Rotorua Daily Post, 29 Oct 2014
In a series of articles in the Rotorua Daily Post, Inspector Bruce Horne says the E Tū Whānau values are positive, aspirational and life-giving.
Family violence ruins life hopes
There is a well known and much loved whakatauki (proverb) that says “Hutia te rito o te harakeke, kei whea te komako e ko? Ki mai kia hau; He aha te mea nui o te Ao? Maku e kia tu, he tangata, he tangata, he tangata.”
In English, “If the heart of harakeke (flax) is removed, where will the bellbird sing? What is the most important thing in the world? It is people, it is people, it is people.”
In Māoridom harakeke is often used as a metaphor for the physical, emotional and spiritual dimensions of whānau, whakapapa and whakawhanaugatanga.
Those three words touch on the importance of being connected, joined up and being in healthy relationships; all of which are essential components of a Māori world view.
When you place those values alongside what is happening in far too many families in our community, you quickly realise that something has gone very wrong. It’s called family violence. Family violence drives a dagger into the heart of what is most precious to Māori.
I know that is very confronting, but it is true. It also raises a number of questions. I suggest the most important one is, how do we fix this?
Last year a number of Government leaders consulted with iwi in an effort to find answers to that very question. The fruit of all those hui was a strategy called E Tū Whānau — Programme of Action for addressing Family Violence: 2013 — 2018.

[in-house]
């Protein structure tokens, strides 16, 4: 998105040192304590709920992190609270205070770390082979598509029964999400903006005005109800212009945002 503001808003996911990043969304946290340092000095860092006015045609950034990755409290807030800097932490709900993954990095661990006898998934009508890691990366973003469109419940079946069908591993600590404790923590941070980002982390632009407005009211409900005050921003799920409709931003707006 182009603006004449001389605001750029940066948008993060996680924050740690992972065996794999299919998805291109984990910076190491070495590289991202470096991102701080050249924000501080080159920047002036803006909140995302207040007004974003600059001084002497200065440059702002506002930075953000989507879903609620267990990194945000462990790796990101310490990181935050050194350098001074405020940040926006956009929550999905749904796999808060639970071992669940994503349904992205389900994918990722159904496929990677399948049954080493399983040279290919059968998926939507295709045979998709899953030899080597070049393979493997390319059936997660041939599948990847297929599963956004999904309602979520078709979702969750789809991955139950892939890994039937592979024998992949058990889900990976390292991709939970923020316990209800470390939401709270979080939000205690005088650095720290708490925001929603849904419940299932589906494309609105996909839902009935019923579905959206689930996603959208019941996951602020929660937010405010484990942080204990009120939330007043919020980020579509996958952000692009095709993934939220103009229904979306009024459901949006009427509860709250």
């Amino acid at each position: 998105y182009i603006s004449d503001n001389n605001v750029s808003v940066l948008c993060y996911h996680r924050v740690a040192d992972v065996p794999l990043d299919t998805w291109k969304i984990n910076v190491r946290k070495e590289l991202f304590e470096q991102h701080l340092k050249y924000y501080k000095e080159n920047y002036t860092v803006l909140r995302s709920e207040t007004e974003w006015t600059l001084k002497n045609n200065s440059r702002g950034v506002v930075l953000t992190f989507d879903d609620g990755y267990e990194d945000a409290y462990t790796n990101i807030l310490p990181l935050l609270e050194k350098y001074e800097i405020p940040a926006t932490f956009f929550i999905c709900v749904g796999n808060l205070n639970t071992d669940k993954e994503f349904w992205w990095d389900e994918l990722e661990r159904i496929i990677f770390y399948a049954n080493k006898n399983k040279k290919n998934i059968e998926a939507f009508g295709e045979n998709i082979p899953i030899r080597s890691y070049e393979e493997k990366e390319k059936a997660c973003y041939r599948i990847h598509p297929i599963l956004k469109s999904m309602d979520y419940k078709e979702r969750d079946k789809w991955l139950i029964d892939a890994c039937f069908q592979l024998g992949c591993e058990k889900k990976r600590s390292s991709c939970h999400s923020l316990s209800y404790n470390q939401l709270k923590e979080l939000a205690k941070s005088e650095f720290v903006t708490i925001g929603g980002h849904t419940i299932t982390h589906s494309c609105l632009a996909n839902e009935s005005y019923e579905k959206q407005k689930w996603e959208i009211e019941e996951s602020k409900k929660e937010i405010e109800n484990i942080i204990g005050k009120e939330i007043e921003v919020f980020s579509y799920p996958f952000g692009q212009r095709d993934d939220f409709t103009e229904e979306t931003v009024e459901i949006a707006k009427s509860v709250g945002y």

The six areas of focus for the strategy are:
- Aroha — expression of love / feeling loved
- Whanaungatanga — being connected to whānau
- Whakapapa— knowing who you are
- Mana / Manaaki — upholding people’s dignity and giving of yourself to others
- Kōrero awhi — open communication, being supportive
- Tikanga— doing things the right way, according to Māori values.
All of these things are aspirational and positive and life-giving.
Everyone wants to be loved, to know their place in the world and have a sense of belonging. Unfortunately, for many in our community the ugliness of family violence is preventing those aspirations from being a reality. Worse still, some have lost hope of ever having a life that is free of the torment and anguish of family violence.
That has to change, and there are a bunch of us in this community who want to see that change happen. Next week we are going to look at how to remove two of the barriers to change — fear and a loss of hope.
Inspector Bruce Horne is Rotorua Police Area Commander.